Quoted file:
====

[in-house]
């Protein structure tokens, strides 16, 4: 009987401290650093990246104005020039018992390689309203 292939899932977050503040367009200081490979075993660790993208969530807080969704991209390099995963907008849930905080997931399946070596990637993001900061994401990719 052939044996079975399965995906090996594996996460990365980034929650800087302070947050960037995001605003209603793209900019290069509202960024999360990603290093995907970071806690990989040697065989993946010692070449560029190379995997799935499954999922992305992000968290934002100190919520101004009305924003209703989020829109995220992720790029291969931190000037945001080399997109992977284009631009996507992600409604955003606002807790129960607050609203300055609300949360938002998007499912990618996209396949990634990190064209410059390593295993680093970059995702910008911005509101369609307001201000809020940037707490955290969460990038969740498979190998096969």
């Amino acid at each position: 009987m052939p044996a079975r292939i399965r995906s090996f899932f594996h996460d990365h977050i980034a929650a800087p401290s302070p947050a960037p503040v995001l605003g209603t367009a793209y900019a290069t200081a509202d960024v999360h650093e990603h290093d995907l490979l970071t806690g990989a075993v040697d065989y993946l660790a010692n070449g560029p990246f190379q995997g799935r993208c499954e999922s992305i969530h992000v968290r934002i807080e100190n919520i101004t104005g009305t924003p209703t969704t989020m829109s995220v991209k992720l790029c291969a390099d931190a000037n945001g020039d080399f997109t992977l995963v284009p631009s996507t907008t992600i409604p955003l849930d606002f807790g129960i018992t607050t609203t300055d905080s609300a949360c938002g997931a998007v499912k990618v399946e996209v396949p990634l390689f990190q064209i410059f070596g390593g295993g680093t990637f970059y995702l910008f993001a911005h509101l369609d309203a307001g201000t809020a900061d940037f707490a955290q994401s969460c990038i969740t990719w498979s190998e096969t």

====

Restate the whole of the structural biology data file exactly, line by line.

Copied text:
[in-house]
């Protein structure tokens, strides 16, 4: 009987401290650093990246104005020039018992390689309203 292939899932977050503040367009200081490979075993660790993208969530807080969704991209390099995963907008849930905080997931399946070596990637993001900061994401990719 052939044996079975399965995906090996594996996460990365980034929650800087302070947050960037995001605003209603793209900019290069509202960024999360990603290093995907970071806690990989040697065989993946010692070449560029190379995997799935499954999922992305992000968290934002100190919520101004009305924003209703989020829109995220992720790029291969931190000037945001080399997109992977284009631009996507992600409604955003606002807790129960607050609203300055609300949360938002998007499912990618996209396949990634990190064209410059390593295993680093970059995702910008911005509101369609307001201000809020940037707490955290969460990038969740498979190998096969």
């Amino acid at each position: 009987m052939p044996a079975r292939i399965r995906s090996f899932f594996h996460d990365h977050i980034a929650a800087p401290s302070p947050a960037p503040v995001l605003g209603t367009a793209y900019a290069t200081a509202d960024v999360h650093e990603h290093d995907l490979l970071t806690g990989a075993v040697d065989y993946l660790a010692n070449g560029p990246f190379q995997g799935r993208c499954e999922s992305i969530h992000v968290r934002i807080e100190n919520i101004t104005g009305t924003p209703t969704t989020m829109s995220v991209k992720l790029c291969a390099d931190a000037n945001g020039d080399f997109t992977l995963v284009p631009s996507t907008t992600i409604p955003l849930d606002f807790g129960i018992t607050t609203t300055d905080s609300a949360c938002g997931a998007v499912k990618v399946e996209v396949p990634l390689f990190q064209i410059f070596g390593g295993g680093t990637f970059y995702l910008f993001a911005h509101l369609d309203a307001g201000t809020a900061d940037f707490a955290q994401s969460c990038i969740t990719w498979s190998e096969t």